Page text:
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Parents of Estranged Addicted Adult Children: Should You Try to Reconcile

The definition of estranged is “a person no longer close or affectionate to someone; alienated.” Families may be dealing with the emotionally painful experience of having an estranged child if the parents stopped communication for something the child has done, the child may have disconnected completely from his or her parents for a particular reason, or it was a mutual situation where both parent and child struggled to get along for quite some time. If you have been missing from the life of your estranged adult child, it can make dealing with their addiction even more difficult.

According to the National Institute on Drug Abuse (NIDA), addiction is defined as “a chronic, relapsing brain disease that is characterized by compulsive drug seeking and use, despite harmful consequences. It is considered a brain disease because drugs change the brain—they change its structure and how it works. These brain changes can be long-lasting, and can lead to the harmful behaviors seen in people who abuse drugs.” Dealing with drug addiction with your estranged child will require time and effort on both sides.

Tina Gilbertson, an author based in Portland, Oregon, helps parents of estranged adult children who are battling addiction. Tina says that parent-child estrangements are usually temporary, but they can last longer when harsh feelings and resentment begin to be shared. She shared some tips for dealing with your estranged addicted adult child as a parent:

Tips For Dealing With Your Estranged Child

  • Don’t be an enabler — if you are an enabler in an addiction crisis that means that you begin to take responsibility for your loved one’s addiction. You may feel that they have their addiction because of how you raised them or believe that you should’ve done something differently. If you bribed your estranged child with money to get them to come back into your life, for example, you could be enabling them for doing something for the wrong reasons. Make sure that you aren’t taking the blame and accepting the responsibility for your child’s addiction.
  • Have empathy — despite the range of negative emotions you may be facing, remember to have empathy for your child by trying to put yourself in their shoes. Make sure that each of you has your separate independence from each other, set boundaries between the both of you, and don’t guilt them into coming back into your life. Just have empathy for your estranged child and the entire situation so that you can deal with the addiction properly and rationally.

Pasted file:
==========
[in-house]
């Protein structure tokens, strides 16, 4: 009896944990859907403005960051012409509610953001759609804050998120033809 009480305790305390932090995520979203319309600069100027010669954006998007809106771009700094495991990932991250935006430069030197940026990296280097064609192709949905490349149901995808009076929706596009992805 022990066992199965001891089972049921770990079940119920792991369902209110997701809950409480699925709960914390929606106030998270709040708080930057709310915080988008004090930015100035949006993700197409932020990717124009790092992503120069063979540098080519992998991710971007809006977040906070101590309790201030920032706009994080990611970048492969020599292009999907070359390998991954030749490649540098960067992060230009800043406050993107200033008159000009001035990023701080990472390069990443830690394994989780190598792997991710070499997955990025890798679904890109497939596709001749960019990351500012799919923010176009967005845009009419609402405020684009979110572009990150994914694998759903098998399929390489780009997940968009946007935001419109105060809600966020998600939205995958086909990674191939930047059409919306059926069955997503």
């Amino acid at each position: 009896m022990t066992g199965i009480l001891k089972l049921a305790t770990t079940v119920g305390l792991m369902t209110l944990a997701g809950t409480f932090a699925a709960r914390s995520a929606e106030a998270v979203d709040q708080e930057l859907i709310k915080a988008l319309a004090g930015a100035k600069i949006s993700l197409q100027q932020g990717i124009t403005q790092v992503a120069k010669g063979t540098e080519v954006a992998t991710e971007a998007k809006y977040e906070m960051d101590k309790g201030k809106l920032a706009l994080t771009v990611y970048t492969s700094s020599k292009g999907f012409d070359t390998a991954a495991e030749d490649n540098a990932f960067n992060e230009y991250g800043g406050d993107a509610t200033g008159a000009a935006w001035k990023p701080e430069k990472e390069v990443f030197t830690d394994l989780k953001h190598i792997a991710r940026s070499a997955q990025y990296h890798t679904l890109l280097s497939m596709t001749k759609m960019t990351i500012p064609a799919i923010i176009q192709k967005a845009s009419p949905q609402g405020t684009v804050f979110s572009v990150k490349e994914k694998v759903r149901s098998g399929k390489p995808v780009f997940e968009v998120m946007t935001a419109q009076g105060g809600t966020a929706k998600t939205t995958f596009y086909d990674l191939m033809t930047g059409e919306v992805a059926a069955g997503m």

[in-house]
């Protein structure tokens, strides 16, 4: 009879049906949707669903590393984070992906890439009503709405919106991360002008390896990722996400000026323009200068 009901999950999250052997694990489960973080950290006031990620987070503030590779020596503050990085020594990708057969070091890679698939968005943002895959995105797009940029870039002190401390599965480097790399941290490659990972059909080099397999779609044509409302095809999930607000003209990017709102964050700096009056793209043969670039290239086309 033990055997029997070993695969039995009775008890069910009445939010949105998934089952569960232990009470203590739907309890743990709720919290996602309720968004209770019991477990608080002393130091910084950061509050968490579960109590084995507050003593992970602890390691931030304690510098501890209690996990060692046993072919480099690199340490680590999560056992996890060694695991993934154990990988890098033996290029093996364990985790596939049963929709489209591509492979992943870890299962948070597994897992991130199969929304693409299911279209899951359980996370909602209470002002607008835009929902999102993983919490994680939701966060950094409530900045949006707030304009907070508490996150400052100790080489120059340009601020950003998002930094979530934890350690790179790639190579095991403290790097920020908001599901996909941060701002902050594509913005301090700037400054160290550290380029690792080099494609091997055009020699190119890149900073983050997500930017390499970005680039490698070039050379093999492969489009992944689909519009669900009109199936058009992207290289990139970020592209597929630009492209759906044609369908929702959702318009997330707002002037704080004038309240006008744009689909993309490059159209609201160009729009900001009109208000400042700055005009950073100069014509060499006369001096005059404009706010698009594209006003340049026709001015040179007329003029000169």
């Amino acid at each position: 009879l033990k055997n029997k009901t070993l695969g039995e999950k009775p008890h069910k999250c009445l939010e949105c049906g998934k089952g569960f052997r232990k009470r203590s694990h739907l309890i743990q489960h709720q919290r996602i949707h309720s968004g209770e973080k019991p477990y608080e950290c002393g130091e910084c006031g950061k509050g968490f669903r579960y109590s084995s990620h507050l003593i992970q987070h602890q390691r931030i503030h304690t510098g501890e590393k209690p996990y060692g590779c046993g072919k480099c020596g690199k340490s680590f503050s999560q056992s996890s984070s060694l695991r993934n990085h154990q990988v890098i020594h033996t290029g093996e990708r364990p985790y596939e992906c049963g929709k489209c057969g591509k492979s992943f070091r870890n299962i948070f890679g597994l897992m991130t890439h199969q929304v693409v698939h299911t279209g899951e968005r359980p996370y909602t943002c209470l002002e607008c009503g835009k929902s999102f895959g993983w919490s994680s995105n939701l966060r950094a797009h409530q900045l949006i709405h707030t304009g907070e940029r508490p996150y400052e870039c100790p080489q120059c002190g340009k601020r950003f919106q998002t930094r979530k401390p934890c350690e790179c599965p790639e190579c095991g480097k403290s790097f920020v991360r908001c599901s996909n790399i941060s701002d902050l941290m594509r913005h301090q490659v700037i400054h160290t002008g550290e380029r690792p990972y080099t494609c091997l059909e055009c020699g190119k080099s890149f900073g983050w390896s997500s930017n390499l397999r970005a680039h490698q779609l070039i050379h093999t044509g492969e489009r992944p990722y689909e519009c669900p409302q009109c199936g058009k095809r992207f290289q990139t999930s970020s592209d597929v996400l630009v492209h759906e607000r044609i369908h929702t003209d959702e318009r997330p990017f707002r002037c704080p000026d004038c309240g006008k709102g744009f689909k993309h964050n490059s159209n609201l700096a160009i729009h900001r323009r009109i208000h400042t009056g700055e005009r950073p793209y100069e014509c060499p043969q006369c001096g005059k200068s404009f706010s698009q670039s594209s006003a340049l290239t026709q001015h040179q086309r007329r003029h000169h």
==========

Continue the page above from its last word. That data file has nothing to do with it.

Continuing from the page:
• Join a support group — if you are facing this situation and would like to be surrounded by others going through the same obstacles, you should join a support group for parents of estranged children. You are suffering in this situation too, so you need to take some time out for yourself to better cope with the situation. Support groups allow parents to exchange their experiences with their estranged child to see what has worked for some people and what has not worked for others to eliminate a trial and error period.
  • Get professional help for your child — Tina says that it is extremely important for your child to get help for their addiction. “If your child has become lost in a full-blown addiction, your expectations are a moot point. It’s time to seek outside help. Addiction is a bigger problem than you can or should deal with alone,” said Tina. Addiction is a very serious issue that people cannot deal with on their own.

If you are a parent looking to help their estranged adult child who is battling addiction, don’t wait any longer to seek help. Call SAFE Prevention at 1-877-503-2608 to learn about the various forms of addiction prevention and treatment available for your unique situation. At SAFE Prevention, achieving long-term sobriety for your loved one is only a phone call away!

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